Welding Defects In Automotive Fabrication – Causes & Remedies

The Mechanic Doctor – Resources for Amateur and Pro Auto Mechanics

Uncertainties and imperfections do exist in manual working. It can be either human error or any error arising from the usage of the equipment. So, the fact “humans are prone to errors” is undeniable.

But the best thing you should inculcate while working is that preciseness and focus can minimize all sorts of defects.

Similarly, welding is a process that is exposed to multiples defects. But the best of welders are those who try to find out the cause and the way out of it.

Major Categories of Welding Defects In Automotive Fabrication

The welding defects in automotive fabrication are categorized as followed:

➔   Dimensional Uncertainty

These defects are caused due by improper setup, deformity, and Inappropriate welding sequence. Furthermore, such defects are easily identified by physical appearance.

➔   Discontinuities

Discontinuity is caused due to disturbance in the physical composition of a material. Yet, the discontinuities exceeding a tolerance limit are only regarded as welding defects. Therefore, an object with some discontinuity can be liable for some applications and not for others.

➔   Errors in Material properties

Material properties vary a lot due to welding defects. For instance, it can lead to an increase in hardness level, lower material strength, et cetera.

What are some of the most common welding defects?

❏    Weld Crack

Cracks are considered to be one of the most criticized defects. Welds with cracks aren’t accepted to meet the required standards. The cracks mostly appear on the outside of the materials.

The temperature supplied while welding can lead to different sorts of cracks, such as

Hot cracks

These cracks mainly occur during the crystallization process of a weld joint. Excessive temperatures, for example, temperatures over 10000C, are its leading cause.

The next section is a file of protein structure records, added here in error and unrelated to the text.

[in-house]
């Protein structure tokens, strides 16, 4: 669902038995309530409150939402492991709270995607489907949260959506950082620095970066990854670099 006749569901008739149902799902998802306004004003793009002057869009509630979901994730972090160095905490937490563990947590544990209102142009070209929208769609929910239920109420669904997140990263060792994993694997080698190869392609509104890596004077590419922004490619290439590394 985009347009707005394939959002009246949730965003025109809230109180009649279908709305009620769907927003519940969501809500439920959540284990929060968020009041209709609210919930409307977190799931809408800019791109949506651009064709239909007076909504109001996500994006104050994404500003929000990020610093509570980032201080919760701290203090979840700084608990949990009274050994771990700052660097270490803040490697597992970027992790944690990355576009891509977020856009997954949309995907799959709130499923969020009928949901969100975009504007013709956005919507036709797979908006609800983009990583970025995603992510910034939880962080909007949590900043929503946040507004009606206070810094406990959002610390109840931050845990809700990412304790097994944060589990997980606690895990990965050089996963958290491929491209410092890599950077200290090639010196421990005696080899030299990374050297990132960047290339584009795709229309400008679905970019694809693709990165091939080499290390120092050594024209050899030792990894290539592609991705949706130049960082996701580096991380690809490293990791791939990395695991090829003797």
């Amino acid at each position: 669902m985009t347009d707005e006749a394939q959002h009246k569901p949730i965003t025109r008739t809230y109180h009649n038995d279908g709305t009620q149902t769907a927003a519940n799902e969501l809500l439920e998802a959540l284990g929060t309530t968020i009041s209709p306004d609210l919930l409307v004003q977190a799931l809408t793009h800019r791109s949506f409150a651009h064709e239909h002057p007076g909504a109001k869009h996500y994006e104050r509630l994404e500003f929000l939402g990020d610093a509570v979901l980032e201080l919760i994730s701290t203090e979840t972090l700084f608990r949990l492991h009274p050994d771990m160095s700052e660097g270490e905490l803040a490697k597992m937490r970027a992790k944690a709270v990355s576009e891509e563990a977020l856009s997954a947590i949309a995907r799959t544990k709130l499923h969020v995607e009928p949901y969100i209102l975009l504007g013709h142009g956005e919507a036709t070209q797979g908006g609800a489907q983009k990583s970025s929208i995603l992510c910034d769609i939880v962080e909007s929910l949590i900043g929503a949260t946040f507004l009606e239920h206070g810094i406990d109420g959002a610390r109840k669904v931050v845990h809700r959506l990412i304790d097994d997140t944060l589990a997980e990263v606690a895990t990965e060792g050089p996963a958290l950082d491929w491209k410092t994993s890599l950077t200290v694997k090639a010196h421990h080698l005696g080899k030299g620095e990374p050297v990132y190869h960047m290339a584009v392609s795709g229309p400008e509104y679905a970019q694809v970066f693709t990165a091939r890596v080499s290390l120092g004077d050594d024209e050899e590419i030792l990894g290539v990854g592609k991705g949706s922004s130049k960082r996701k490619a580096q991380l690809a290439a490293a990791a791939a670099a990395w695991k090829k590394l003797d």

Cold Cracks

These cracks occur after the completion of the welding process. Also, these cracks occur at lower temperatures and are mainly found to develop in steel due to the deformities in its formation.

Crater cracks

Crater cracks are developed due to an incorrect ending to the welding process, i.e., the erroneous termination of arc and high welding currents.

To avoid carter cracks, ensure that when the weld cools and solidifies, it must have enough volume to surpass the contraction of weld metal.


  • Use of hydrogen while welding a metal-containing iron;
  • High Shrinkage stress;
  • Metal with carbon and sulfur composition;
  • No, preheat before the welding process;
  • Inappropriate joint design;
  • Metal impurity.

Way Out

  • Select the appropriate metal;
  • Driveaway any material impurity;
  • Heat the metal beforehand;
  • Stick with the required current and welding speed;
  • Cool the requisite weld area adequately;
  • Don’t leave the crater unoccupied.

❏    Porosity

Porosity is the result of weld metal impurity and contamination. Wormholes, blowholes, and porosity are likely to pop up due to gases confined within the weld. It loosens and weakens the weld.


  • Use of a longer arc;
  • Existence of dampness and moisture;
  • Use of deficient electrode de-oxidant;
  • The tainted surface of weld metal;
  • Exertion of high gas flow;
  • Poor gas shield;
  • Existence of rust, grease, and oily fluids.

Way Out

  • Purify the materials before welding;
  • Use appropriate and dry electrodes;
  • Utilize the standard arc and alter the arc distance as desired;
  • Examine your gas meter and configure accurate pressure and flow settings;
  • Make use of the ideal welding process.